Disasters Don’t Wait—Make Your Plan During National Preparedness Month

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September is National Preparedness Month

The ongoing impact of the COVID-19 has highlighted the need for organizations and their people to understand the importance of preparedness. While stories about active shooters and severe weather have dominated news cycles in the past and provided awareness for organizations that they need to have plans in place to address these types of situations, it is often the scenarios people think are least likely to occur that can have the most devastating impact. In the United States, September is observed as National Preparedness Month to promote disaster planning now and throughout the year. This year’s theme is: “Disasters Don’t Wait. Make Your Plan Today.” Each week during the month of September organizations are encouraged to focus on a different preparedness topic. The four topics are:

  • Week 1 (Sept. 1-5): Make a Plan
  • Week 2 (Sept. 6-12): Build a Kit
  • Week 3 (Sept. 13-19): Prepare for Disasters
  • Week 4 (Sept. 20-26): Teach Youth About Preparedness

The goal is to educate people by communicating about preparedness plans and therefore minimize the impact a crisis situation may have. For more information and free resources, visit https://www.ready.gov/september.

Using Mass Notification for Preparedness Projects

Mass notification can be a helpful tool when your organization looks at bolstering its emergency preparedness. With mass notifications, organizations can build messages and groups that address a wide range of scenarios. Even if scenarios are not likely to occur, your organization can at the very least have an alert ready to go out at a moment’s notice. Mass notifications offer organizations the ability to enhance the speed and reach of their messages by connecting with devices and systems they already have in place to trigger and deliver messages. Messages can be sent as text and audio to IP phones, IP speakers, digital signage, desktop computers, mobile devices, and more. Messages can also be triggered via automated systems, physical or virtual panic buttons, using a web-based interface or app, as well as a number of other methods. The goal is to make it easy for people to get the word out and for the word to reach the right people quickly. The sooner people receive a message the sooner they can take action to stay safe.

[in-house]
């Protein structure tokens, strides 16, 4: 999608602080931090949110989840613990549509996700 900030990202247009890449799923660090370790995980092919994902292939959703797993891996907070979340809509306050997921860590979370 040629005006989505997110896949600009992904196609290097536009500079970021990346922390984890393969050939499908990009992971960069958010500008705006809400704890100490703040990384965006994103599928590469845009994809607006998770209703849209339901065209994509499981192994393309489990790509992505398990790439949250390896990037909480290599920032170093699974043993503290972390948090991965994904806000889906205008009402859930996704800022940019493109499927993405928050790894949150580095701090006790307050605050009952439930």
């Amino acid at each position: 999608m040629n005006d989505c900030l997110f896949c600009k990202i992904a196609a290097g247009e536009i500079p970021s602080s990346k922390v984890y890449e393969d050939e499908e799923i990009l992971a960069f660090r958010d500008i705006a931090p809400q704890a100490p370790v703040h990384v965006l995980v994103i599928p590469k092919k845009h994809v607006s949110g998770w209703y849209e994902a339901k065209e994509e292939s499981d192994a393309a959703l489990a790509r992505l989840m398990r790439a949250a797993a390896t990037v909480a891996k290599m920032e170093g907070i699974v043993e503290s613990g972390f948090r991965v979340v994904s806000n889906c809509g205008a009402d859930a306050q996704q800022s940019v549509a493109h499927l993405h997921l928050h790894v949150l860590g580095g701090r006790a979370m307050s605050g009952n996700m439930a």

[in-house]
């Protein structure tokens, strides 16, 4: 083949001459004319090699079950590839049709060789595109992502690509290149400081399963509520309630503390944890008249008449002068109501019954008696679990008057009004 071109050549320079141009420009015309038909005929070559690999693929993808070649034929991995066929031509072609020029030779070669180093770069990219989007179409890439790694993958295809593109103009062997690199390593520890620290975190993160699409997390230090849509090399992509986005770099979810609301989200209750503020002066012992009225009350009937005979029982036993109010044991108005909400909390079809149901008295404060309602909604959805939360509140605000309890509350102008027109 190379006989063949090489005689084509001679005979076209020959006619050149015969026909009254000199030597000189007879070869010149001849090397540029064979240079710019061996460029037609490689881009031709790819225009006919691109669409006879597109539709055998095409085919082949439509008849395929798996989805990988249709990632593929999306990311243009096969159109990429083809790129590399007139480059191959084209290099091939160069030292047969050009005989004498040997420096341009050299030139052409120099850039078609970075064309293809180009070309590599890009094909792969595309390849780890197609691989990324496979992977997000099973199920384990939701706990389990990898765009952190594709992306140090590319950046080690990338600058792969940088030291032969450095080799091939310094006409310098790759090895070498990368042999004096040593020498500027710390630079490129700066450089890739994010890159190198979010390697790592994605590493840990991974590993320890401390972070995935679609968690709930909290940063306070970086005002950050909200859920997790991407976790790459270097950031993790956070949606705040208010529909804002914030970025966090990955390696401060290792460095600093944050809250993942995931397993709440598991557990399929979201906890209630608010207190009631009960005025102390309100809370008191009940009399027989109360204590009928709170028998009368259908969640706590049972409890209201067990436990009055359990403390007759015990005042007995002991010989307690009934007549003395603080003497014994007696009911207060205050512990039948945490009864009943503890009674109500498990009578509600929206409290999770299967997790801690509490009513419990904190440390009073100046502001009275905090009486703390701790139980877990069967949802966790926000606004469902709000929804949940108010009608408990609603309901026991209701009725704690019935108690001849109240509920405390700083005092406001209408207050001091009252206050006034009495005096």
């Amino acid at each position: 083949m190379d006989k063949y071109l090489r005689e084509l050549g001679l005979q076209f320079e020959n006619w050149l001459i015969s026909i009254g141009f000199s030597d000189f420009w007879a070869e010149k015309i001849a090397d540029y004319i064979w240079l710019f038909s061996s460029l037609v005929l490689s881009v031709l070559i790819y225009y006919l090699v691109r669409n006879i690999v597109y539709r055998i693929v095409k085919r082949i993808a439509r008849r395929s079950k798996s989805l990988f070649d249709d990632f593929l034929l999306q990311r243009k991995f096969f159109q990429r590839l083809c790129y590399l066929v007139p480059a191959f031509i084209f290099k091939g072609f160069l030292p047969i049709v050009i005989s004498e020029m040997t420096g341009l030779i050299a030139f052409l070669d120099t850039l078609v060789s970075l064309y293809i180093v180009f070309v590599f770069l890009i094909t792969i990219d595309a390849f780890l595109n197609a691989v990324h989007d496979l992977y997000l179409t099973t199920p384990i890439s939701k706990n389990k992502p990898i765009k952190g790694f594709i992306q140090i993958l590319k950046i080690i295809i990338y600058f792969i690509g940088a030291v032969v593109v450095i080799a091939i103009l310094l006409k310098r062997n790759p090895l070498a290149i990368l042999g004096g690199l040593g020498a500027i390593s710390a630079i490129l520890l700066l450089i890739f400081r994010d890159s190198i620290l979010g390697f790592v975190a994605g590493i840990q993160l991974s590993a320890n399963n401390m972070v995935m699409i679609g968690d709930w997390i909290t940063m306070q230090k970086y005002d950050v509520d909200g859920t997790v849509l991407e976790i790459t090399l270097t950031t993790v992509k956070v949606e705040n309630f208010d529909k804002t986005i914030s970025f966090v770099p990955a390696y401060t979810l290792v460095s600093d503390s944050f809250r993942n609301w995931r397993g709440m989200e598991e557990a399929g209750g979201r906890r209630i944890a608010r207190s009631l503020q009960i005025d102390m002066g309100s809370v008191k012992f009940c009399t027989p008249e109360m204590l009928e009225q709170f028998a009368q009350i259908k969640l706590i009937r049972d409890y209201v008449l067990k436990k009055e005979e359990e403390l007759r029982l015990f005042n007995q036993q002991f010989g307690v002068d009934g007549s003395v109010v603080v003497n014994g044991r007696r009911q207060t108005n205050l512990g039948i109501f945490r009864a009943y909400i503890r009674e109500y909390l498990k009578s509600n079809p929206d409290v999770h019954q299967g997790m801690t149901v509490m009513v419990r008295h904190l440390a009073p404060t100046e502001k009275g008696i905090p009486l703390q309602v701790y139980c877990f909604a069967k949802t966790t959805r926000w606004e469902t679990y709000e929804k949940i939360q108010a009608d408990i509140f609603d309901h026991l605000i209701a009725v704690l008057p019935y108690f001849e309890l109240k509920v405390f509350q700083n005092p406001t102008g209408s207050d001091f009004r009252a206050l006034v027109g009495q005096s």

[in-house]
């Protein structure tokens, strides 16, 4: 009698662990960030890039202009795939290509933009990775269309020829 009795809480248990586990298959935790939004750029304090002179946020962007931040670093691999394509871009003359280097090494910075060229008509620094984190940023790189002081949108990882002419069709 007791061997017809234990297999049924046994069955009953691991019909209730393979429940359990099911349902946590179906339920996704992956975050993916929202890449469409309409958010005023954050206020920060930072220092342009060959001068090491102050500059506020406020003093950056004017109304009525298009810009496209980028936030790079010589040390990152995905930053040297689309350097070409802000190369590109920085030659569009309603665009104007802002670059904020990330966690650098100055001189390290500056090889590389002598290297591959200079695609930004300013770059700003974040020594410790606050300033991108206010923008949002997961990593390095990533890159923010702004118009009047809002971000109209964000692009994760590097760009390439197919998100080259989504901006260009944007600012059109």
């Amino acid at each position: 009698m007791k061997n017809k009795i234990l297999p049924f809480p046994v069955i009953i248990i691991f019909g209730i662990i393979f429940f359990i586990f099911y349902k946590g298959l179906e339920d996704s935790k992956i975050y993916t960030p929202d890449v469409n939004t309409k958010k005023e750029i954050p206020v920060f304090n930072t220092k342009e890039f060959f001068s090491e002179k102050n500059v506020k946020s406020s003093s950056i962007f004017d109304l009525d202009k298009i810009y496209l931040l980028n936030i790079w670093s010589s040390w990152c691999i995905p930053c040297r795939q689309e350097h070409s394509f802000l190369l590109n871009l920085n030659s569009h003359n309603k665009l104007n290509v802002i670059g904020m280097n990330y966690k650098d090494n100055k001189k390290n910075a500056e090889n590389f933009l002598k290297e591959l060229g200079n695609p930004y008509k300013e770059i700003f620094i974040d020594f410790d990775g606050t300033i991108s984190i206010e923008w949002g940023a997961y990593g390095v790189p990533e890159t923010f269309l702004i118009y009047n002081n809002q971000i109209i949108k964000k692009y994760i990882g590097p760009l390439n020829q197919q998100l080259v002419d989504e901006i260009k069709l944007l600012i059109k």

In addition to helping organizations prepare for disaster events, mass notifications can also help them manage events in real-time. Following an alert distribution, key stakeholders can be invited to join a virtual collaboration space via tools like Microsoft Teams and Cisco Webex Teams. This helps gather decision makers quickly who can assess a situation and determine the next steps to take. Administrators can also use mass notifications to check on the well being of people within their organization. Mass notifications can be sent asking recipients to respond to question. This can help administrators identify who is safe and who still needs assistance.

The threats that each organization faces are unique. It requires time and resources to sit down, assess, and develop plans that will keep people safe. Use this month to identify how you can improve your organization’s emergency preparedness and how a mass notification system may be able to help.

 

 

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